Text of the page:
Jennifer Rossano (Sycamore Road) followed and said, “As the Freightway project gets underway, I wanted to suggest... the creation of some type of green building code to be use as to guide... for future municipal building construction. These projects are large in scale, and as my (fellow) CAC members have touched on, they really necessitate sustainability guidelines. If we were to adopt that type of code, it would be a very efficient way for this project and future projects to move forward, and ensure that… from the start, they are scoped with some sort of sustainability framework.”

Open Questions
Brice Kirkendall-Rodriguez (Fox Meadow Road) then stated, “Village staff and the board of trustees correctly recognized that, given the choice of repairing… or coming up with an exciting public/private partnership which would provide more utility… the latter is of more appeal to our residents… This project has the potential to add two, three, four, $500 million to our real estate value. And, there are a lot of questions and things we don’t know… How does the project conform to the village’s long-term financial plan? Will we lease or transfer ownership of the land to the builder? Will we target professional offices or retail space? Will we tax (residential space) on the basis of rentals, co-ops or condos? …What public amenities can we bargain for? …There are a lot of things we should be considering, up front, before producing an RFP.”

He added, “As exciting as it is to see artists’ renderings, this is not the time for haste… Major milestones, such as we’ve just achieved with the seven proposals, are an opportunity to pause, take stock of what you’ve seen and recalibrate your opinions to make sure, in fact, that the project you have in mind is still in keeping with community opinion… I would urge you not to rush into an RFP without assembling a new committee of citizens in the community to collaborate… (and) formulate a conscious and deliberate plan forward... The value of that land will not decline, but we greatly diminish the value to Scarsdale if we act in haste.”

Michael Levine (Walworth Road) followed and said, “I am suggesting that any RFP ask (that developers) provide their estimates on the impact of their proposals on the tax base… the school expense impact, the number of pupils in the schools, the total population impact and, to the extent possible, village services impacts. None of the seven submissions – I know they were conceptual – touch(ed) on any of this. I would suggest that they provide hard numbers and explain the basis for their numbers.”

Robert Berg (Tisdale Road) then said, “My fear is that the village board is moving way too fast toward a binding RFP in the next couple of months, before many of the most fundamental questions have been answered. First and foremost, this project has to be demonstrably profitable to the village coffers… otherwise, there’s no point… Right now, we don’t even know the most basic contours of the project, so it’s impossible to perform any sort of pro forma financial analysis…”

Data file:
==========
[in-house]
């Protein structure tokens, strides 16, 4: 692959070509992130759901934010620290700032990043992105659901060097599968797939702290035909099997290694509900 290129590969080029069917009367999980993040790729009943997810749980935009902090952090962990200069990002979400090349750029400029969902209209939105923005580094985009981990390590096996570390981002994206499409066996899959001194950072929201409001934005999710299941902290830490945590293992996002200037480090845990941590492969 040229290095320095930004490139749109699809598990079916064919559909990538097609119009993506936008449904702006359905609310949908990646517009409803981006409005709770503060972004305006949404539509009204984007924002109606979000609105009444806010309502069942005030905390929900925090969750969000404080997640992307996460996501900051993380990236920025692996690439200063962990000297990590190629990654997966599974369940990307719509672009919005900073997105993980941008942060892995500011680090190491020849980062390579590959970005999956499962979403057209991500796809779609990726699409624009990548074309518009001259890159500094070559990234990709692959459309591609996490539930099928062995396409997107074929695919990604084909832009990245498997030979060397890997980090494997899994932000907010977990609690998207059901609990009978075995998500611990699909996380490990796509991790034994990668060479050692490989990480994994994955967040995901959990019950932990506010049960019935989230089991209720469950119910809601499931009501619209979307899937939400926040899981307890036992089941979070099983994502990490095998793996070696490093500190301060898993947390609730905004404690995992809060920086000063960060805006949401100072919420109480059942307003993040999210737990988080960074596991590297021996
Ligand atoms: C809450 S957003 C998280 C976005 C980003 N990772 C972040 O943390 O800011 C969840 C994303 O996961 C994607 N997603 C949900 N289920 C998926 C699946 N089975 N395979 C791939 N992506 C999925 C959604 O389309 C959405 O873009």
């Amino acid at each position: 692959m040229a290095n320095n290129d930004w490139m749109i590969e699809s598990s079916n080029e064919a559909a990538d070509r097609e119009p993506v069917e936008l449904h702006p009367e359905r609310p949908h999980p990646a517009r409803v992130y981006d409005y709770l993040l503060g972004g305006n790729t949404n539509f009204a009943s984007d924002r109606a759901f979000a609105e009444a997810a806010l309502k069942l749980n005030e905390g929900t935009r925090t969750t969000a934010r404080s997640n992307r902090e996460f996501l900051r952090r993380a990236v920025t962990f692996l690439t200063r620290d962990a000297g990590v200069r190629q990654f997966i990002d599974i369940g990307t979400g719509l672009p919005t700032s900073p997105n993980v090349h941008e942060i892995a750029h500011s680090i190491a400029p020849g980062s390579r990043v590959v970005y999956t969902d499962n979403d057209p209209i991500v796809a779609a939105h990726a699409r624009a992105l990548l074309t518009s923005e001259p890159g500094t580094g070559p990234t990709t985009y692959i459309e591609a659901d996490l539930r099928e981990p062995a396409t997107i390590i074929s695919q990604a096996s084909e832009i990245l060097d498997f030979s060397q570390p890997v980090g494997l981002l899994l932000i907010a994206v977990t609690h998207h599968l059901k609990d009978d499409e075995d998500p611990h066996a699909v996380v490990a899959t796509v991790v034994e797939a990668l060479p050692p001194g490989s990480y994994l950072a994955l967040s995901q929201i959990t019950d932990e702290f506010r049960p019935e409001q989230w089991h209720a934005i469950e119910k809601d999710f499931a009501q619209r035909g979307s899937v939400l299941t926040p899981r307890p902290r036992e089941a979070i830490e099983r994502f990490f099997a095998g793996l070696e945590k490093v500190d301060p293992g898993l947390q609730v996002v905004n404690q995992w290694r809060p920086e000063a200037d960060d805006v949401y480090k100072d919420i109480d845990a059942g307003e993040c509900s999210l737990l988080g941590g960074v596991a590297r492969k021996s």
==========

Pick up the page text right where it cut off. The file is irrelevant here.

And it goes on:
He went on, “All of the plans to-date propose large-scale, multifamily housing… Multifamily housing, be it rentals, condos or co-ops, receives an enormous property tax break over the same-market-value, single-family house in the Village of Scarsdale… Why are all these seven proposals pushing multifamily apartments? And how will these apartments generate property tax revenue equivalent to those same-market-value, single-family homes? They won’t.

Berg continued, “It seems to me that a commercial office building (and) professional space will generate revenues for the village, will not create additional school children in the Fox Meadow school, and that should be the push here… How will this board and village staff… do the largest construction project in village history? …You’re racing to this RFP in the next couple of months and no one has an idea of what this project’s going to be... You have to create a task force of village residents… you have some of the greatest real estate developers in the country (in Scarsdale)… use people here in this village to help you out.”

Bram Levin (Overhill Road) spoke next, stating, “In your rosy introduction, as well as in a lot of the materials… the meetings with consultants… and many community meetings, there has been a continual dismissal… of what people actually voiced. People were very clear that they wanted a cultural component; they talked about a Jacob Burns Film Center- and theater-type complex that other places in the area have, in both Westchester and Fairfield. We talked about recreational facilities, which were lacking, and having additional parks and recreational services. And, these were continually pushed aside in favor of parking and residential units, as sort of an add-on. “

He added, “What people are asking for is a greater sense of interactive participation with the board… I think the process itself has to be examined, so when people talk about slowing down, or considering environmental issues, economic issues, the school impact issues, what they’re talking about is a greater sense of transparency… a greater sense of hearing what you (the trustees) really think already and what you may be leaning towards, and having a dialogue.“ Later, Levin added, “I hear no vision coming out of village hall about what it is we want to attract… We need more creativity and visioning and it should be an iterative process. It’s very hard for us to present things to you and all we get is ‘we’re going to look at it.’”